BREAKING: Court Reinstates Crucial 2020 Election Case

OPINION:  This article contains commentary which may reflect the author’s opinion

Cases filed across the United States after the 2020 presidential election alleging fraud in that election have been back and forth since 2020. Those who will not give up and who are using any and all appeal processes to continue the protest are making headway as some appeals are being answered.

In Arizona, gubernatorial candidate Kari Lake and others are chasing down the malfunctions that occurred in Maricopa County during the 2020 election process with voters. Machines did not work and voters were sent to other locations to vote because of the malfunctions. Questions as to last-minute ballots appearing also arose. There have been at least 8 lawsuits in Arizona.

Michigan, Nevada, Pennsylvania, and Wisconsin have seen multiple lawsuits regarding the 2020 election. Former President Trump himself has brought lawsuits in several of those states. rulings and appeals processes in many of those cases have been ongoing since the 2020 election.

In Georgia, there have been rulings and appeals in one case that have now made it back to the court in Georgia.

A lawsuit against the members of the county Board of Registration and Elections was originally filed in December 2020 by VoterGA, an election integrity nonprofit organization. The case was separated into two different cases, the other one being Caroline Jeffords, et al. v. Fulton County, et al.

Both of the cases were dismissed in July by the appeals court in July 2022, which upheld a lower court ruling that the petitioners did not have standing. In October, the Georgia Supreme Court redefined what constitutes “standing” for a party to bring a lawsuit, including voters.

“[O]nly plaintiffs with a cognizable injury can bring a suit in Georgia courts,” the state Supreme Court ruled in its October decision of Sons of Confederate Veterans v. Henry County Board of Commissioners. “Unlike federal law, however, that injury need not always be individualized; sometimes it can be a generalized grievance shared by community members, especially other residents, taxpayers, voters, or citizens.”

Regarding voters, the court later noted in the case: “Voters may be injured when elections are not administered according to the law or when elected officials fail to follow the voters’ referendum for increased taxes to fund a particular project, so voters may have standing to vindicate public rights.”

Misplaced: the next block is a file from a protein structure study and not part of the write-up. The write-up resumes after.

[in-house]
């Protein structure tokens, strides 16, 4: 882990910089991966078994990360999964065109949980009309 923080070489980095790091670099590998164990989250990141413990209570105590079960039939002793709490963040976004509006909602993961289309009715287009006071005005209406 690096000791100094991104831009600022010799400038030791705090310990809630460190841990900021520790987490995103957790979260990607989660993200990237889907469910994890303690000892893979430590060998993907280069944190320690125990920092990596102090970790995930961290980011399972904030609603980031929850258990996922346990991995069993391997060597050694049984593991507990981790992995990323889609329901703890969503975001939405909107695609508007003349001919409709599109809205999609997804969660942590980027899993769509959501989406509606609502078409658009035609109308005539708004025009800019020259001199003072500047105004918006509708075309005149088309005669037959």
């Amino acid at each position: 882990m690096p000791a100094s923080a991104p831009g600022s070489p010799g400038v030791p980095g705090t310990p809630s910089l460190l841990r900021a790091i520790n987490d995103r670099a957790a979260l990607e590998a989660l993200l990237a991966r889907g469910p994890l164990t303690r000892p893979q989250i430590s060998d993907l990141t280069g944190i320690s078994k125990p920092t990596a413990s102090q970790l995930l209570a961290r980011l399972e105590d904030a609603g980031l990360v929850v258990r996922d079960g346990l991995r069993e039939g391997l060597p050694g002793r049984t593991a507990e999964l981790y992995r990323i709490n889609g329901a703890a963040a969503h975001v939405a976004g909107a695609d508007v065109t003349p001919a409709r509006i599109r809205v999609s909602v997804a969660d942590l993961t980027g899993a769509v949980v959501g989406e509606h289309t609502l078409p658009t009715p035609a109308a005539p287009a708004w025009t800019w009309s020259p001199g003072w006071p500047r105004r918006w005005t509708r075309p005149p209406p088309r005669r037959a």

The 2020 election lawsuit against Fulton County election officials has now been again addressed after the state Supreme Court sent the case back to the lower court last month in that ruling.

On Monday, the The Georgia Court of Appeals has reinstated the Garland Favorito, et al. v. Alex Wan, et al. case, which alleges that counterfeit ballots were included in the 2020 absentee election results in Fulton County, Just the News reports.

The Atlanta Journal-Constitution reported that judges questioned why the matter should be delved into. “You’re alleging…that there are various discrepancies that caused some suspicion, at least in the minds of the plaintiffs, that there might have been some misconduct. But there’s no evidence that that’s actually occurred, right?” Presiding Judge Christopher McFadden said during the 30-minute oral argument.

An attorney for the plaintiffs responded to the judge’s question by pointing out that they need the courts to allow them to look for evidence of suspicious ballots. Remaining yet unverified, there are reports that Republican auditors saw “pristine” ballots with perfectly filled-in ovals or no fold lines during a manual recount.

Celebrating the ruling to send the case back, one of the petitioners stated the importance of addressing the case in a timely manner.

Favorito, one of the petitioners and the co-founder of VoterGA, said in a statement regarding his lawsuit, “The misapplication of state and federal law, as well as case precedents, caused a two-year delay that prevented us from ensuring Georgia has honest, transparent elections. This double standard of justice impacted millions of Georgians and is one of the greatest voting rights violations in the state’s history.”

Making the point to future legal precedents, the AJC noted that Paul Kunst, attorney for the plaintiffs, said the courts need to ensure that voters can sue when they doubt the accuracy of elections. The case was filed by several voters, led by Garland Favorito of the group VoterGA.

“The public policy implications in this case are huge. Confidence in the integrity of our electoral process is essential to the functioning of our participatory democracy,” Kunst stated. “Nothing would boost or restore confidence in the American people more than to let the case move forward.”

The AJC notes that while original paper ballots remain confidential government records, digital images of absentee ballots have been made public. The ballot images don’t contain the kind of perfectly filled-in-ovals and lack of fold marks that the plaintiffs had alleged, leading to the speculation that it is the digital images of absentee ballots that are under scrutiny in the case.

It is not expected that there will be a ruling on the case until this summer.


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